Body Politics: Carolee Schneeman retrospective highlights her groundbreaking oeuvre
The first major survey of Carolee Schneemann’s work in the UK, Body Politics traces Carolee’s diverse, transgressive, and interdisciplinary expression over six decades.
Carolee Schneemann’s first major UK survey, and the first major exhibition since her death in 2019, Body Politics is now on display at Barbican Art Gallery, London. Comprising over 300 objects created over six decades, the exhibition pays homage to a pioneering and transgressive feminist icon who has influenced several contemporary artists and thinkers.
Combining photographs, paintings, films, and archival materials including scrapbooks, sketches, and costumes, Body Politics positions Carolee as one of the most relevant artists of the 20th century. While addressing topics such as sexual expression and the objectification of women, it also touches on human suffering, the violence of war, and the “precarious lived experience of humans and animals”.
The exhibition opens with a selection of Carolee’s early paintings, including Aria Duetto (Cantata No.78): Yellow Ladies (1957) and Pin Wheel (1957). Despite her extensive work as a performance artist, Carolee always maintained that “I’m a painter. I’m still a painter and I will die a painter.” She was, however, frustrated by the male-dominated nature of the industry, a characterisation which endures today.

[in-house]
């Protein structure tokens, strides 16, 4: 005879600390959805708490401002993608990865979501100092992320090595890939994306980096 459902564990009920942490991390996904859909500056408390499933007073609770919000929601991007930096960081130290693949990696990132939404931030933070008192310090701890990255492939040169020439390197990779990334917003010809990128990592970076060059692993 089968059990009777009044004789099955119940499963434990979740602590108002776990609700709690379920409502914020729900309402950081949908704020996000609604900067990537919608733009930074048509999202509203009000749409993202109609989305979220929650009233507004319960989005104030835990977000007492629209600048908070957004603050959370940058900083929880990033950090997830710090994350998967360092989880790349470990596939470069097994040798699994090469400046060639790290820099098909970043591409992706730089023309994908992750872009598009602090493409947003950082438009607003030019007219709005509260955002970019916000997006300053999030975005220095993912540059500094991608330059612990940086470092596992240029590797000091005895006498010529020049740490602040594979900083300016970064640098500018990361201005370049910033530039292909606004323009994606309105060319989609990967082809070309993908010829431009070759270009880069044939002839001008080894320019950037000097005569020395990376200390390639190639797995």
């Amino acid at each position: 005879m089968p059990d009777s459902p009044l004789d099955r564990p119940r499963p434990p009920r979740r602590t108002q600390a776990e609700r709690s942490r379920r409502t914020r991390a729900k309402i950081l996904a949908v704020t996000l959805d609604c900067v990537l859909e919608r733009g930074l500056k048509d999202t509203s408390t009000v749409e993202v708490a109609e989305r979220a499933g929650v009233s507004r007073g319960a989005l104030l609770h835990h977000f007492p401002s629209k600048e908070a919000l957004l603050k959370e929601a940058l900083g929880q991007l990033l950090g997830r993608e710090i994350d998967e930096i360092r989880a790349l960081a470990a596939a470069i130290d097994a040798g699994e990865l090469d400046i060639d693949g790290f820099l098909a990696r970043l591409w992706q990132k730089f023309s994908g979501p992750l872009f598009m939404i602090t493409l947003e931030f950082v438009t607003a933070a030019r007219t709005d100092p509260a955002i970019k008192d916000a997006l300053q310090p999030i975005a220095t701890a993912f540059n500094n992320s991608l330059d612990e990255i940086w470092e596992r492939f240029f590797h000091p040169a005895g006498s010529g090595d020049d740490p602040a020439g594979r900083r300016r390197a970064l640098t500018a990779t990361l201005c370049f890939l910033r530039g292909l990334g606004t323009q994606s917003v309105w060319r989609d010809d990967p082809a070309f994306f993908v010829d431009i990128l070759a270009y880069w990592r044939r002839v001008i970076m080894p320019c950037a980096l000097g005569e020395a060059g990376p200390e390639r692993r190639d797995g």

From the 1960s onwards, Carolee expanded her work outside the limits of painting. She incorporated found objects and materials from everyday life into her work to create “painting constructions” or “box constructions”, as evidenced in Colorado House (1962) and Pharaoh’s Daughter (1966). She is perhaps most renowned for work wherein her own body is the medium; she frequently inserted herself into her art to address misogyny, the taboos around women’s bodies, and to regain control of her own body.
Works including Eye Body: 36 Transformative Actions for Camera (1963), Up to and Including Her Limits (1976) and Interior Scroll (1975 & 1977) make use of nudity. The intention is not to titillate but to ‘cry against the persistent devaluing of the female body and intellect in patriarchal society’. Interior Scroll, in which Carolee reads from a scroll extracted from her vagina, is believed to have influenced the 1990s feminist off-broadway show The Vagina Monologues.
Body Politics also features a selection of Carolee’s group performances including Meat Joy (1964), the film Fuses (1964-67), and works she created while in London, such as Round House and Naked Action Lecture. Also included are works which address the question of human suffering, especially in the context of war, and Carolee’s own battle with breast cancer, which eventually led to her death.
For someone who hasn’t encountered Carolee’s works before, Body Politics is a crash course in understanding and engaging with a provocative artist who became inseparable from the art she made. An unflinching demand for personal reflection, the show compels viewers to assess Carolee’s vision in light of current discourse around sexuality and the female body.
Carolee Schneemann: Body Politics is on display at The Barbican Art Gallery, London, until 8th January 2023.
By Shyama Laxman